Interruptions are a normal part of work life, especially if you are a smart and talented worker or manager. It’s natural for your colleagues and staff to want to talk to you if you can help them with their work.
Whether you answer difficult questions, provide guidance, or point people in the right direction, helping others can be a valuable service to your team and your company.
That being said, interruptions can also be a tremendous drain and time waster. The key to handle interruptions effectively is to ensure that you are making the best use of your time in each case.
One approach to eliminate interruptions would be to close your door, unhook your telephone, and get all your work done without any distractions. Having no interruptions would certainly increase your own personal productivity, but this would be a short-sighted victory.
A key insight that the higher levels of time management provide is that the overall productivity of your team, your division, and your company is often much more important than your own personal productivity.
This is especially true if you are a manager or team leader; your true productivity is based on the output of your entire team, not just your own. As your level of responsibility increases, you have a much greater impact on the productivity of everyone around you.
With this insight, interruptions take on a whole different light. Instead of always being time wasters, some of them become opportunities to help increase the productivity and effectiveness of your team.
If spending a few minutes with a colleague allows him or her to continue working productively rather than staying stuck on a problem for hours waiting for you to become available, the return on your small time investment becomes substantial.
The key is to distinguish the important interruptions from the true time wasters and handle each in an appropriate way.
Determine the Nature of the Interruption
The first thing you must do in order to manage interruptions effectively is to get in the habit of identifying the type, importance, and urgency of the interruption as quickly as possible.
Your primary goal should be to find out enough information about the interruption to decide the best way to handle it. Keep asking questions until you have enough information to decide.
Establish Regular Visiting Hours
Even valuable interruptions have a cost. A typical interruption may take anywhere from five to fifteen minutes to complete, and it may take you another fifteen minutes just to get back on track.
A good strategy to balance the need for uninterrupted time to get your own work done while remaining available to your teammates and colleagues is to set aside regular 30 to 60 minute blocks for visits. This is very similar to the way college professors set up regular "office hours" for their students.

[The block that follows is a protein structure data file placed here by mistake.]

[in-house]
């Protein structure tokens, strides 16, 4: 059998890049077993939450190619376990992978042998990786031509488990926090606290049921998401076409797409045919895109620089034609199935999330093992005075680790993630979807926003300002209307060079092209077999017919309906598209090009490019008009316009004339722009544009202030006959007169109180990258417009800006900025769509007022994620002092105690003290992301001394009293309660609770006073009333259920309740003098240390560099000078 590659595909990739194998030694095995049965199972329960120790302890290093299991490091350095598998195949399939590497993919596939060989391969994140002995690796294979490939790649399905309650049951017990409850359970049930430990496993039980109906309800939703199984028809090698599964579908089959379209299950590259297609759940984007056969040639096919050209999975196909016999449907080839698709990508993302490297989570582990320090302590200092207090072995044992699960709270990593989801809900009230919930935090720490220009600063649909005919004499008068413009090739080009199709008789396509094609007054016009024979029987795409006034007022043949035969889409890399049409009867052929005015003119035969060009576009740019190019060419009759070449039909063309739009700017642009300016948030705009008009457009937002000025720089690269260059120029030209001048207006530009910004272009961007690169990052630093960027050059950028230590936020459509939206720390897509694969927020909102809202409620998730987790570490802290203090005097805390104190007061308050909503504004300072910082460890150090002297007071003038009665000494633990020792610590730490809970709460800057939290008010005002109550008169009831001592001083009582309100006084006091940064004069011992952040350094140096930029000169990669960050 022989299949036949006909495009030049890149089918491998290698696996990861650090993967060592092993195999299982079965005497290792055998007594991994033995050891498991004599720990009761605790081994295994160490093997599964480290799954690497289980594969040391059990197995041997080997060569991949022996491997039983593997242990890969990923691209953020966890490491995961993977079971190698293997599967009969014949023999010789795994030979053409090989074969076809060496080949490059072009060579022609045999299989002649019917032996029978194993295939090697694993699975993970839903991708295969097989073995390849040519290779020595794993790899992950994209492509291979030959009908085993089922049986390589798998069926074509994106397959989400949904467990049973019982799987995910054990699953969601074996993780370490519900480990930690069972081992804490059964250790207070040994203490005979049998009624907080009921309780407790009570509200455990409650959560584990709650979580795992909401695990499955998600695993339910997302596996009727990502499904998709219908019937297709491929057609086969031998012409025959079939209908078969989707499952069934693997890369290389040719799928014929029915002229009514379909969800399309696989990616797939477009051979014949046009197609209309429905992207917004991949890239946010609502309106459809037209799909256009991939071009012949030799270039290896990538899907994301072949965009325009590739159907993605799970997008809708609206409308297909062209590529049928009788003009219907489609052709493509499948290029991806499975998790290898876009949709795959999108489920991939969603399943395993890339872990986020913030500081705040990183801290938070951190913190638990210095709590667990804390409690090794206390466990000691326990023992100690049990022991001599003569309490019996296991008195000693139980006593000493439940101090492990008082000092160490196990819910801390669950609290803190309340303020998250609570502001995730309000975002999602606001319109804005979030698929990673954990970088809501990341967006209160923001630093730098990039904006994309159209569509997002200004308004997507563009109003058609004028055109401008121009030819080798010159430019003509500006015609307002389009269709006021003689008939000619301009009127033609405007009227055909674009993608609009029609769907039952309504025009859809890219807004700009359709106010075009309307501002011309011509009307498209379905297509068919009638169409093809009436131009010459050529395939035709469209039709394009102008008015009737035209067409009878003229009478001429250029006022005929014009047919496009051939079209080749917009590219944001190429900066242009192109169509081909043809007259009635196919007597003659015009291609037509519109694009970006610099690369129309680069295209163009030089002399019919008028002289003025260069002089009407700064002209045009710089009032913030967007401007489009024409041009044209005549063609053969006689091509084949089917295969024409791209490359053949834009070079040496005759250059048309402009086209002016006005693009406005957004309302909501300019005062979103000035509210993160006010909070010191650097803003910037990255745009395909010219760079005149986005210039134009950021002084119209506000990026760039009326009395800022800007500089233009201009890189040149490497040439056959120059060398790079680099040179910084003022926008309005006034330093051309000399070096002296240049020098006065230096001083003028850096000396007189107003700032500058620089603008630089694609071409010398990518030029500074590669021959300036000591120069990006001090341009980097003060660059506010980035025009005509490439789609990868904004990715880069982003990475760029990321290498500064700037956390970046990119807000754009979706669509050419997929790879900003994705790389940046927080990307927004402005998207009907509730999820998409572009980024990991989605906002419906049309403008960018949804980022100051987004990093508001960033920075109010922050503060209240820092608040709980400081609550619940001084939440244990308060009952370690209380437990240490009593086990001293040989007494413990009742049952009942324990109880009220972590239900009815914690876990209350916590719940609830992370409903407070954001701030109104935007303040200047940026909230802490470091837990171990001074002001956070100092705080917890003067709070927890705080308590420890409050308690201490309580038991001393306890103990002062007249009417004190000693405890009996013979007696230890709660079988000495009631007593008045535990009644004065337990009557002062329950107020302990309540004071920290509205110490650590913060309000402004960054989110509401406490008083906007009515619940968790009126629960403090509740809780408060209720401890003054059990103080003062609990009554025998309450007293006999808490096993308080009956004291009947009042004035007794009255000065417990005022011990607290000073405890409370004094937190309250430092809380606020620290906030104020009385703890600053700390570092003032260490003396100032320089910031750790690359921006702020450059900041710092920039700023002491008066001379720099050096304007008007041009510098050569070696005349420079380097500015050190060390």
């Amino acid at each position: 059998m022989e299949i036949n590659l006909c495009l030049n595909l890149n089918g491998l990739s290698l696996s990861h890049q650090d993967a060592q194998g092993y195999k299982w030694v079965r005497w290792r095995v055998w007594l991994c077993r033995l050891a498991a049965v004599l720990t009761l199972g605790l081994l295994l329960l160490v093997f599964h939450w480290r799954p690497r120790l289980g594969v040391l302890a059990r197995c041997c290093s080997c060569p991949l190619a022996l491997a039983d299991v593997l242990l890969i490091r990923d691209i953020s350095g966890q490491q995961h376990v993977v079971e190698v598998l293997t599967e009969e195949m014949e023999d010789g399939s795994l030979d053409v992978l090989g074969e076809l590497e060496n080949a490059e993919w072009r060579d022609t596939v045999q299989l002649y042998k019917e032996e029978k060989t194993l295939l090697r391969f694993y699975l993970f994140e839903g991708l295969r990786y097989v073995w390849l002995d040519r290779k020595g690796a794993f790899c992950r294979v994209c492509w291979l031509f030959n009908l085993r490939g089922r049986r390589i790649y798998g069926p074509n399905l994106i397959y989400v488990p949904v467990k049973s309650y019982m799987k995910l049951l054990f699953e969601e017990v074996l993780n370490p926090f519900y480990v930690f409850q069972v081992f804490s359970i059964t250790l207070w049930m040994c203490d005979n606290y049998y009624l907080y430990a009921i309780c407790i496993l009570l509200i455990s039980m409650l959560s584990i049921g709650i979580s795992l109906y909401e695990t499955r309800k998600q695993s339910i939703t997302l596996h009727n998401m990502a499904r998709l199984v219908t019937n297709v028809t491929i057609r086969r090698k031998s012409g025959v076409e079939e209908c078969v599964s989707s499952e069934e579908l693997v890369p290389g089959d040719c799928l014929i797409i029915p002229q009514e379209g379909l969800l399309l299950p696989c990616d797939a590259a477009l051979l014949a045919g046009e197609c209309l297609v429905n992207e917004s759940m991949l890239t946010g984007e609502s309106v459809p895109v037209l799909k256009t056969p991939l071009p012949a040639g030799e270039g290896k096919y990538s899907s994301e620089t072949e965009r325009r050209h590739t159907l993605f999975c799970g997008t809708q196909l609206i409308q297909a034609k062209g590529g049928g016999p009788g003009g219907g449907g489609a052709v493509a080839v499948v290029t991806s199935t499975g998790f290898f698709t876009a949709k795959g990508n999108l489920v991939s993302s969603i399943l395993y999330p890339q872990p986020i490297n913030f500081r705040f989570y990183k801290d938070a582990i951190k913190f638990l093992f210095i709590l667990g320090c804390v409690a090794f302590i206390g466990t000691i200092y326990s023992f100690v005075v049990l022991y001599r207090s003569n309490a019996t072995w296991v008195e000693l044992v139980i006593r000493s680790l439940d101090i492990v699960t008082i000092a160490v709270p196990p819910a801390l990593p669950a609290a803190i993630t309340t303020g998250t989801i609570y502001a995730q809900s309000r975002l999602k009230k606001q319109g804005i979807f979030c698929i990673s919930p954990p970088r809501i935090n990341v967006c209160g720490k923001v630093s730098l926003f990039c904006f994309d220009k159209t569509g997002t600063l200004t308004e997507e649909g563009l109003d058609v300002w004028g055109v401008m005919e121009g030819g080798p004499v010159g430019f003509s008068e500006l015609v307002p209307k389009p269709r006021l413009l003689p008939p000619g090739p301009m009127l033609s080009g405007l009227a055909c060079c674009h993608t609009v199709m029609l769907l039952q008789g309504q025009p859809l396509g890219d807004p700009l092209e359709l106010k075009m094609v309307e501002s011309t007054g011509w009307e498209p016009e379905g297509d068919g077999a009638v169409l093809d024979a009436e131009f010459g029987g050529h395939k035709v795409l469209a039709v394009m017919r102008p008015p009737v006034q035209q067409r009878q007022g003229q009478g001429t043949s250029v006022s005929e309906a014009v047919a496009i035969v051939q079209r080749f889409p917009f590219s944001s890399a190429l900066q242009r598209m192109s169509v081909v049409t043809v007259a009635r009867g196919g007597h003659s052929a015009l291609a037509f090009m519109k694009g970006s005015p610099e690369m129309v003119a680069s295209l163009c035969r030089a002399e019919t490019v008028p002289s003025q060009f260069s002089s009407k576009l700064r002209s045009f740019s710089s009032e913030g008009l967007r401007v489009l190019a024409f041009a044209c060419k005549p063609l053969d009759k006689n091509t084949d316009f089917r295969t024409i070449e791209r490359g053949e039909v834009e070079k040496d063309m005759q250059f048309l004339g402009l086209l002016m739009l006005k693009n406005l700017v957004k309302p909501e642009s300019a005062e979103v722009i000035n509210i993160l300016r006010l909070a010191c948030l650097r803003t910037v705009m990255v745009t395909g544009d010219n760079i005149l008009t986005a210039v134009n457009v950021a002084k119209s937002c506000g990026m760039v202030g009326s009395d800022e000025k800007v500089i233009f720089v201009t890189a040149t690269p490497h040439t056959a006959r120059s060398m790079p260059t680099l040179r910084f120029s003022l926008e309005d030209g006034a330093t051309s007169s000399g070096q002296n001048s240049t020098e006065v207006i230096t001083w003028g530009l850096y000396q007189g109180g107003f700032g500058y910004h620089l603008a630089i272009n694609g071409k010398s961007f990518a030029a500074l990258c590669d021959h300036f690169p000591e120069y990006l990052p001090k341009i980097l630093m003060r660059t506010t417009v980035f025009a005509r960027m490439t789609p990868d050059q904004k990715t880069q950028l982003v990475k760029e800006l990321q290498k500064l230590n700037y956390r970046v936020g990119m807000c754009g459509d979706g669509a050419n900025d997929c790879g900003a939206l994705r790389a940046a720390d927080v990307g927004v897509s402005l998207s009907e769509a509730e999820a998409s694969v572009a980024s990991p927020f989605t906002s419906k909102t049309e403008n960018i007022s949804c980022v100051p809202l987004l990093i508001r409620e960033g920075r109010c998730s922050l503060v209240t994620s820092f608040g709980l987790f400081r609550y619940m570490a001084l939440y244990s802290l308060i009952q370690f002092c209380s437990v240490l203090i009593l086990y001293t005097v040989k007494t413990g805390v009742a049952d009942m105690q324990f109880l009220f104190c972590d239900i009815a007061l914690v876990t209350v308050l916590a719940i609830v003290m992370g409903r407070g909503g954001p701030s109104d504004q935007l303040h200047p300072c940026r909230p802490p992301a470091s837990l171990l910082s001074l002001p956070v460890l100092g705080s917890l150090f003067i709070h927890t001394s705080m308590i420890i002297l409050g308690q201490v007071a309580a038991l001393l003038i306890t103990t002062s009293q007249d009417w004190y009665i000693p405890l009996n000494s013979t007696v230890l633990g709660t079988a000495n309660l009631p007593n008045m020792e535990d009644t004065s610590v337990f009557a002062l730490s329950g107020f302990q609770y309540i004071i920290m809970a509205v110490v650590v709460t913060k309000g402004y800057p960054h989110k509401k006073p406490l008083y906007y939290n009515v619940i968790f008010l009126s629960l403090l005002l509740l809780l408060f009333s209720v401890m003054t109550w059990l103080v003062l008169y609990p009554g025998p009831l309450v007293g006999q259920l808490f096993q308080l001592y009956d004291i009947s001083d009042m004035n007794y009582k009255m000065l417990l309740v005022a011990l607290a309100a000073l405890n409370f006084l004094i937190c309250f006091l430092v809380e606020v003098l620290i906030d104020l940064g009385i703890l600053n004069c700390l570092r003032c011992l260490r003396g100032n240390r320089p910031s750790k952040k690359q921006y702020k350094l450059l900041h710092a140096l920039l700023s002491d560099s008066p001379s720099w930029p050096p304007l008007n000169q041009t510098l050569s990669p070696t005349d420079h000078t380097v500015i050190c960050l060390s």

Inform your staff that these visiting hours are the best time to get in touch with you for non-emergency questions, discussions, or problem that are not preventing them from doing productive work.
Emphasize that if they have a genuine emergency or can’t do productive work until the issue is resolved, they should come talk to you right away, but otherwise they should try to wait until the regular visiting hours.
It is better to setup two or three small visiting hour blocks each day (one in the morning, one after lunch, and one towards the end of the day) rather than a single large one since it reduces the amount of time people have to wait to get in touch with you.
Extend Visiting Hours to the Whole Team
You are not the only one affected by interruptions. The productivity of you staff and colleagues are equally affected by excessive interruptions.
If you have the ability to establish policies for your team or project, a useful practice is to extend the concept of visiting hours to the whole team. You’ll find that most people will gladly postpone non-urgent interruptions and respect the visiting hours concept if it means that they too will get uninterrupted time to complete their own work.
The June 2004 issue of Inc. magazine reported on the findings of Harvard University researcher Leslie Perlow, who did a yearlong survey on a team of software engineers at a high-tech firm.
Perlow found that engineers were frequently interrupted and seldom had more than an hour each day to concentrate on any one task. As you can imagine, this is not nearly enough time to do productive work for something as complex as writing software.
Perlow introduced “quiet time” where no one was allowed to interrupt anyone else from the start of the workday until noon. The engineers reported a 65% improvement in productivity.
From my experience, small visiting hour blocks three times a day are more effective than a single large block of “quiet time” because they provide structure to interruptions throughout the day and reduce the amount of time people have to wait in order to get an answer or discuss an issue.
With the quiet time approach, a staff member who discovers an issue or runs into a problem early in the morning would have to wait until noon to see you, and the afternoon would be an interruption free-for-all once again.
If you institute a "visiting hours" policy, you should make it clear that interruptions outside of visiting hours are not forbidden, but rather discouraged. If a person has an urgent issue or can’t continue productive work, they should interrupt you right away so they can get back to work.
For the most part, this type of policy usually cannot be instituted by the employees individually but often require the cooperation and involvement of company management or project leadership.
The time management eBook provides more examples and strategies that you can use to handle interruptions effectively.
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